Japan Protests Ontario’s Renewable Energy Subsidies
Japan has initiated a WTO challenge against Ontario's green energy subsidies, alleging that they discriminate against foreign suppliers.
At issue are stringent local content requirements in the province's Feed-in Tariff Programme (FIT). FIT allows Ontario to subsidise electricity operators that use renewable energy if up to 60 percent of the inputs are manufactured in the province.
The motivation behind the disputed programme is two-fold: local job creation (50,000 by 2012) and the elimination of coal-fired power stations by 2014.
Foreign companies are eligible for the subsidy - the world's highest at up to 80 cents per kilowatt hour of electricity produced - but only if they set up shop in Ontario and produce the electricity and equipment there, which a number of manufacturers have done. One deal stands out in particular: the C$7 billion contract awarded to South Korea's Samsung Group in January 2010 to build four huge wind and solar power clusters in the province with a combined generating capacity of 2,500 megawatts by 2016. In all, the deal is expected to create 16,000 local jobs.
Japan alleges that Ontario's local content requirements breach the GATT principle of national treatment, as well as provisions expressly prohibiting such measures in the GATT, the Agreement on Subsidies and Countervailing Measures (SCM) and the Agreement on Trade-related Investment Measures. Tokyo also argues that the green energy benefit falls under the category of prohibited subsidy under Articles 3.1(b) and 3.2 of the SCM Agreement because it is "contingent upon the use of equipment for renewable energy generation facilities produced in Ontario over such equipment imported from countries such as Japan." The EU and the US have joined the dispute as third parties.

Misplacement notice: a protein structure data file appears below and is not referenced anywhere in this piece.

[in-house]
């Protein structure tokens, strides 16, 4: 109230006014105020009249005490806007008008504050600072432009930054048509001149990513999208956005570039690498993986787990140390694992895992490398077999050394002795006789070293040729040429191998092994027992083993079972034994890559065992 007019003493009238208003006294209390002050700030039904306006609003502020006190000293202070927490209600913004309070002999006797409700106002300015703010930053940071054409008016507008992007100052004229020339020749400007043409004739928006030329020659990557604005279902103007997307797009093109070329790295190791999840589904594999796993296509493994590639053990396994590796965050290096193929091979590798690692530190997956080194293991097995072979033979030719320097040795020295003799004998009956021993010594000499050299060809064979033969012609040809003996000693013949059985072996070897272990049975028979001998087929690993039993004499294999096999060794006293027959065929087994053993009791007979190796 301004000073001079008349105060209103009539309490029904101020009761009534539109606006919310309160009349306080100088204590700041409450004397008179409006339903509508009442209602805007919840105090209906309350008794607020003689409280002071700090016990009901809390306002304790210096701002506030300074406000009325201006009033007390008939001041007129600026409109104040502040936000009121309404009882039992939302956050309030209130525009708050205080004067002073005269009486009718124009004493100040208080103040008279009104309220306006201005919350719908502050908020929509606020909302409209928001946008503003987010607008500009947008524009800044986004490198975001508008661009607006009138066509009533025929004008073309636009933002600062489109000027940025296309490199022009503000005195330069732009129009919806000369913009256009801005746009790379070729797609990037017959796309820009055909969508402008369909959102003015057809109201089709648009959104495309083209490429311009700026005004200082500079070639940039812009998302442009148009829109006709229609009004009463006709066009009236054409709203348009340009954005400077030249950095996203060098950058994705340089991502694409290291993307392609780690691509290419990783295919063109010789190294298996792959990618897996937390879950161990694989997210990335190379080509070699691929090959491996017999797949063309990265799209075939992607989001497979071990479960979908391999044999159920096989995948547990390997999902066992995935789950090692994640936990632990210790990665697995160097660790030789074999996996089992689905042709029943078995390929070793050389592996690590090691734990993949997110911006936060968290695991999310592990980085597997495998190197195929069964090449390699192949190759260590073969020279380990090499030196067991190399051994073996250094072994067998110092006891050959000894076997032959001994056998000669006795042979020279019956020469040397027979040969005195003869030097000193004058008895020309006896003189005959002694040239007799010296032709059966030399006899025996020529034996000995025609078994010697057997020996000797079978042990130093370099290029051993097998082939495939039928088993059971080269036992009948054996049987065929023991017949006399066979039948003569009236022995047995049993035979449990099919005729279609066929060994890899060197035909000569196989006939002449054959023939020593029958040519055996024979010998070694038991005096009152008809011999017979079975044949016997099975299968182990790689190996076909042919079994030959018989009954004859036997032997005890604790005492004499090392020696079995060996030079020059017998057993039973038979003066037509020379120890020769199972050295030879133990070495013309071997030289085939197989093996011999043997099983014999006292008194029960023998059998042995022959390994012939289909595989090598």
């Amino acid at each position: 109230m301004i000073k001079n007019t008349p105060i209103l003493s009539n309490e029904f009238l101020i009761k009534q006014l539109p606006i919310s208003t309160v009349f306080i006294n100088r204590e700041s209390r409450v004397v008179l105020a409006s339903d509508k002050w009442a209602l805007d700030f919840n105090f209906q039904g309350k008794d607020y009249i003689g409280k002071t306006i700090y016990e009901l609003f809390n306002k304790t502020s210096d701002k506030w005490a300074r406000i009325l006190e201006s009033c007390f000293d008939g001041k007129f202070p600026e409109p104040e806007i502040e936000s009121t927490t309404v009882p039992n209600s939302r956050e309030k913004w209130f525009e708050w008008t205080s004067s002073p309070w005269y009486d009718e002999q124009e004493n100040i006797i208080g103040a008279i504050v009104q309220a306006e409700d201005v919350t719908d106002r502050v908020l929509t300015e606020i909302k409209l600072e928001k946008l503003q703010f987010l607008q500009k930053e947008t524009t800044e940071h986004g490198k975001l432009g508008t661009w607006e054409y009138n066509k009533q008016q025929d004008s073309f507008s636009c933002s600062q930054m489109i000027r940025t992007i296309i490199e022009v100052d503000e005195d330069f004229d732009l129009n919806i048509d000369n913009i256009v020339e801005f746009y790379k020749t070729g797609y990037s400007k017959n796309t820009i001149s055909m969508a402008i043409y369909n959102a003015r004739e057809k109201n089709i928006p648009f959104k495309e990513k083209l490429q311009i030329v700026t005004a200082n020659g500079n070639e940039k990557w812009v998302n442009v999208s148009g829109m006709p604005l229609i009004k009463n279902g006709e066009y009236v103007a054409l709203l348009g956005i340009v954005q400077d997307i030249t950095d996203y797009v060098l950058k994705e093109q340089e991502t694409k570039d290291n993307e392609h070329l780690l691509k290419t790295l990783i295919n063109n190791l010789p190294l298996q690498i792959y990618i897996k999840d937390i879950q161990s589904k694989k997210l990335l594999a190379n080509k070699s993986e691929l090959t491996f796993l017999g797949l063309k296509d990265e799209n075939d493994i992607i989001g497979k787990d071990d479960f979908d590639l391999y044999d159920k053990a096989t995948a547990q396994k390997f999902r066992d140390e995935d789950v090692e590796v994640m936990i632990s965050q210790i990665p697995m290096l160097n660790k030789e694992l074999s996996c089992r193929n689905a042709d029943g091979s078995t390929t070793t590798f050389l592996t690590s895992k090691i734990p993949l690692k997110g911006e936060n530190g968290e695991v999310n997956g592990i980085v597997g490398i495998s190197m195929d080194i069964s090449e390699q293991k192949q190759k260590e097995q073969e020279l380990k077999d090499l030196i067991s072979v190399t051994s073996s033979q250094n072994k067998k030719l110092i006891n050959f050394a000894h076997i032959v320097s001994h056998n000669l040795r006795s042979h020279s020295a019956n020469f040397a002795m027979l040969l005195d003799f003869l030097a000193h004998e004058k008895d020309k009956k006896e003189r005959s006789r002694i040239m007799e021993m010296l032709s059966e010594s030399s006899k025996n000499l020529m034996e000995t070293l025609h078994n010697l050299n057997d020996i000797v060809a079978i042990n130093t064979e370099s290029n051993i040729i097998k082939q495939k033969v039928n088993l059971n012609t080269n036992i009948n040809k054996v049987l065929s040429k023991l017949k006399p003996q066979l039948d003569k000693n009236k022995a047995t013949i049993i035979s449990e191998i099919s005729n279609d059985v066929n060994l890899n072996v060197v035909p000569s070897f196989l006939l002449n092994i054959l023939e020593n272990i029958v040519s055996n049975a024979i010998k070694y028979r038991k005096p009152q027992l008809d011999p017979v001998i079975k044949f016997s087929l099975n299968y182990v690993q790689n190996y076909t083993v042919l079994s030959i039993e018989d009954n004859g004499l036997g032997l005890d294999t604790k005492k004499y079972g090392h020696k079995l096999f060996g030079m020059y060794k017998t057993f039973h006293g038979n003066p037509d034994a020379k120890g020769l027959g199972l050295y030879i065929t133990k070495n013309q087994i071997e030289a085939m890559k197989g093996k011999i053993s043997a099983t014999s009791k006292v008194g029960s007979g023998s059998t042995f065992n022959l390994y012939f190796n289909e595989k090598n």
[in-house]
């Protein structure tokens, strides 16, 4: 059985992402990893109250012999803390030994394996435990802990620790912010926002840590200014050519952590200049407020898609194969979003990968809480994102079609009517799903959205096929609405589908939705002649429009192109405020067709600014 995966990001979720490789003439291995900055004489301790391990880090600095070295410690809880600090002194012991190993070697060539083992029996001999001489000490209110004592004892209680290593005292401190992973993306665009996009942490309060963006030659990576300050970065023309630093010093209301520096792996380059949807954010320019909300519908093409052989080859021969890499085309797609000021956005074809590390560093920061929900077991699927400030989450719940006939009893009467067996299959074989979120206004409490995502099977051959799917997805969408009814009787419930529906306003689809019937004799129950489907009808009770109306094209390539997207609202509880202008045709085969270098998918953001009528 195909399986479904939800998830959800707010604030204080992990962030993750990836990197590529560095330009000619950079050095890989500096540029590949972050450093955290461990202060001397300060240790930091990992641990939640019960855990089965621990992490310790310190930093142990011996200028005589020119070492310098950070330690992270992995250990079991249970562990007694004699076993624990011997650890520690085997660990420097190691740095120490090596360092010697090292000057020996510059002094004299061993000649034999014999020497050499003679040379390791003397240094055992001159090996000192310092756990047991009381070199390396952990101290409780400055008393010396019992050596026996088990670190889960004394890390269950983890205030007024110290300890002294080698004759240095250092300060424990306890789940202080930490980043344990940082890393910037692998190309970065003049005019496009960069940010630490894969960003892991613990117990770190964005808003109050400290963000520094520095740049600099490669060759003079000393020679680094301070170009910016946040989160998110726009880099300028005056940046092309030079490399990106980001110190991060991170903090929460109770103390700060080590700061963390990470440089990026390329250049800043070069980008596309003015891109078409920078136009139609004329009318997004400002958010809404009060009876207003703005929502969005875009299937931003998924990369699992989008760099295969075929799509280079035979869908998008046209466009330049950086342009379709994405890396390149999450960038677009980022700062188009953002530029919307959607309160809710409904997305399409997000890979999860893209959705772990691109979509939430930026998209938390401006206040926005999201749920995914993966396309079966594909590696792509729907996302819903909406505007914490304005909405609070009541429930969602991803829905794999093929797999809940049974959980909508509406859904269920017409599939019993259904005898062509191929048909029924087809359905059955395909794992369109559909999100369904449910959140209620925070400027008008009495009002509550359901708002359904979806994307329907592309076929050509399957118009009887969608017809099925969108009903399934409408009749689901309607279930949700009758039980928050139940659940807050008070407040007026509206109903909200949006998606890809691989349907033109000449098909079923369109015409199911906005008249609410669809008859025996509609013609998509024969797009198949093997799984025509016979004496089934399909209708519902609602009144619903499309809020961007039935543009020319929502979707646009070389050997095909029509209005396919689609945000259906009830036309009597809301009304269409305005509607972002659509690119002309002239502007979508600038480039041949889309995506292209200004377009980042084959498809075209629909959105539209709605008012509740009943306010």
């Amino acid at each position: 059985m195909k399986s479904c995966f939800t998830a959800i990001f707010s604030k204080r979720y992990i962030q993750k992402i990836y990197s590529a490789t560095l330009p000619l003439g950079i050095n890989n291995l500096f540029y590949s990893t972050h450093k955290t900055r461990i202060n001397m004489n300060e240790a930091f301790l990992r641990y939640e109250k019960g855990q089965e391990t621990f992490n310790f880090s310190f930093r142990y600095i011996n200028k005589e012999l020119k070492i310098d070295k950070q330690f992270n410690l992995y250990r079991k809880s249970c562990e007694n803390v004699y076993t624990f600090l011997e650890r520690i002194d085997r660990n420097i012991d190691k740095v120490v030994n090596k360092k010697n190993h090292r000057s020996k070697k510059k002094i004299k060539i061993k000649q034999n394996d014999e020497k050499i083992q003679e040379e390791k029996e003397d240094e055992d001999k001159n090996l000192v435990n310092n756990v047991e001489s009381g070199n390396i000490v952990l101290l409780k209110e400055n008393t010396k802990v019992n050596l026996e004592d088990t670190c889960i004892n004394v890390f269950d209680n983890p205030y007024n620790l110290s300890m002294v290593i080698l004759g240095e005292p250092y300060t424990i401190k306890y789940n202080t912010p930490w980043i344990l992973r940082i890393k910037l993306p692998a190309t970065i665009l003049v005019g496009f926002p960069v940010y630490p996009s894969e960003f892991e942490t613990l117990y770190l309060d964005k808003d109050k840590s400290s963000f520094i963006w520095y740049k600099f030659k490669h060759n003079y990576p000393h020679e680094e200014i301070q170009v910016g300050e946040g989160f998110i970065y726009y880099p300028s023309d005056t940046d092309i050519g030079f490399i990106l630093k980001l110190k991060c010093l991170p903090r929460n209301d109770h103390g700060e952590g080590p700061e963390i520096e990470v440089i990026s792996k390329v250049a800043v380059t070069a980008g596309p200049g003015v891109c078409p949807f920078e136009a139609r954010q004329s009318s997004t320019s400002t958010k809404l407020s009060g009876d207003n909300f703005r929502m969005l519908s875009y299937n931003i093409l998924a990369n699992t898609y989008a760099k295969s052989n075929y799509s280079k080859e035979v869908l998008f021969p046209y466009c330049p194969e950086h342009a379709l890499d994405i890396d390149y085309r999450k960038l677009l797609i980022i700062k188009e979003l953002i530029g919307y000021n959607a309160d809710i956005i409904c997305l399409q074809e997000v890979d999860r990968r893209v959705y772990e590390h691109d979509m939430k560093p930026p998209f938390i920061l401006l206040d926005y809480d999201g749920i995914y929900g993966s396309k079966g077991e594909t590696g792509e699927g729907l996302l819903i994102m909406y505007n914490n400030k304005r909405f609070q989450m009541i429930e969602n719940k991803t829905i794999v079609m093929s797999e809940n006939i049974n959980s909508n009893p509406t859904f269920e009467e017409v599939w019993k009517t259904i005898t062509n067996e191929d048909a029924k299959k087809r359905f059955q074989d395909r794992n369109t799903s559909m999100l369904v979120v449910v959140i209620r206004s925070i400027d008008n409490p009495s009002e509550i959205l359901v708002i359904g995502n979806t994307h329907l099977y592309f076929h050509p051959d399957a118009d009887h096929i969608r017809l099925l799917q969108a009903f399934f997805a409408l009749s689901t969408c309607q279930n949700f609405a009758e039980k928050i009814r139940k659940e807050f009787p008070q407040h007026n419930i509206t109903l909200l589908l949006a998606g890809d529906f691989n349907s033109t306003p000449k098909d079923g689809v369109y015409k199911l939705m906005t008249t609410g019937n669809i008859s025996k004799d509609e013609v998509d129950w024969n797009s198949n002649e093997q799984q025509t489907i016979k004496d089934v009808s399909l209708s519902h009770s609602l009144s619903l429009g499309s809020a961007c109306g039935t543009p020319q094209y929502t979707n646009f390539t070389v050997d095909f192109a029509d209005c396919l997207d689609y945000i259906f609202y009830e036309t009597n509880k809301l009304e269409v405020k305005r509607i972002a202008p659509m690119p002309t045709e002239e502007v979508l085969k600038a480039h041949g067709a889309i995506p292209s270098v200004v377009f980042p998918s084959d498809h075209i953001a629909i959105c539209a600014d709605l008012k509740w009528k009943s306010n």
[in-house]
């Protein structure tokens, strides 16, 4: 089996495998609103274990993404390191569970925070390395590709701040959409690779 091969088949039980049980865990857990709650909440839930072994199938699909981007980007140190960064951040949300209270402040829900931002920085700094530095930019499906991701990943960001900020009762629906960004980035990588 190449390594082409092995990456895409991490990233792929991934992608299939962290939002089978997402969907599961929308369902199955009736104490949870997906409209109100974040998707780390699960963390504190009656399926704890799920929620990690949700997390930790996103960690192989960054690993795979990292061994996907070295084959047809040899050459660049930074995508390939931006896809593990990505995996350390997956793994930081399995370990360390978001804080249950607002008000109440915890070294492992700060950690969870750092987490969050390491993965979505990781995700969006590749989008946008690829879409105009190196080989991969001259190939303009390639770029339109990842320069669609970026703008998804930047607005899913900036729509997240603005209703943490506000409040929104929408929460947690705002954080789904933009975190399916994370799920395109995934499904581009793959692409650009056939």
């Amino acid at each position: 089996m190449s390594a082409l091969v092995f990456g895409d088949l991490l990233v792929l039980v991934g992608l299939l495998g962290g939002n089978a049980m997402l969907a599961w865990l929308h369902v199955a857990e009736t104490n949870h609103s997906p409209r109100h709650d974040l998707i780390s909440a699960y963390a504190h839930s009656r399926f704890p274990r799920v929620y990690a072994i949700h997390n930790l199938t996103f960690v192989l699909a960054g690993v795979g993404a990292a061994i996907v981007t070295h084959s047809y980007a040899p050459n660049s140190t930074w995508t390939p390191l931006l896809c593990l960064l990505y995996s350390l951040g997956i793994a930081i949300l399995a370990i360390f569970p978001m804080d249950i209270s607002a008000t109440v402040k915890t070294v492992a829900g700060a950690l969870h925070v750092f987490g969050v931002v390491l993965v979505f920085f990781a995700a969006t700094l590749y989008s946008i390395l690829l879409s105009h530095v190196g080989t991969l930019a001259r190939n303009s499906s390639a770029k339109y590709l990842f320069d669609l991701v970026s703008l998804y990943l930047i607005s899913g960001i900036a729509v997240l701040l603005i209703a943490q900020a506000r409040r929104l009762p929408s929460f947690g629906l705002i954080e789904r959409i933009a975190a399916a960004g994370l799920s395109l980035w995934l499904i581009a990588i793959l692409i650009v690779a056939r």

So far, Canada's federal government, which will defend the case at the WTO, has adopted a conciliatory tone. Trade minister Peter Van Loan said Canada "always wants to maintain good trading relationships with our major partners, and we always want to make sure that our actions are WTO compliant. In this case, we certainly encourage the Ontario government to take advantage of the consultations phase of this process to seek a satisfactory resolution.''
In contrast, civil society groups have expressed serious concern. Stuart Trew, trade campaigner at the Council of Canadians, wrote on rabble.ca about the threat that the provincial government would eliminate the local preferences, but keep the high feed-in tariffs renewable projects, leaving companies free to import their solar panels and wind turbines from anywhere in the world and still profit from high renewable energy rates. "It's an unacceptable compromise. We will need both green jobs and green energy to make a truly sustainable economy. If global trade rules threaten that goal - Japan's WTO complaint suggests they do - we should be thinking about how to change those rules, not the policies that get us part way there," he concluded.
Not all Ontarians believe in the subsidy policy, however. There is considerable opposition to wind turbine parks, which home-owners blame for lowering property prices, but the most vocal critics complain that companies, not consumers, are benefiting from the governmental manna. With projections showing that electricity bills will go up 46 percent over the next five years, the energy policy is shaping up as one of the key issues of next fall's general election.
The ‘made in Ontario' policy, as well provincial government procurement more broadly, are also among the hot topics of the free trade negotiations that Canada and the EU are hoping to finalise in the course of next year (see page 18).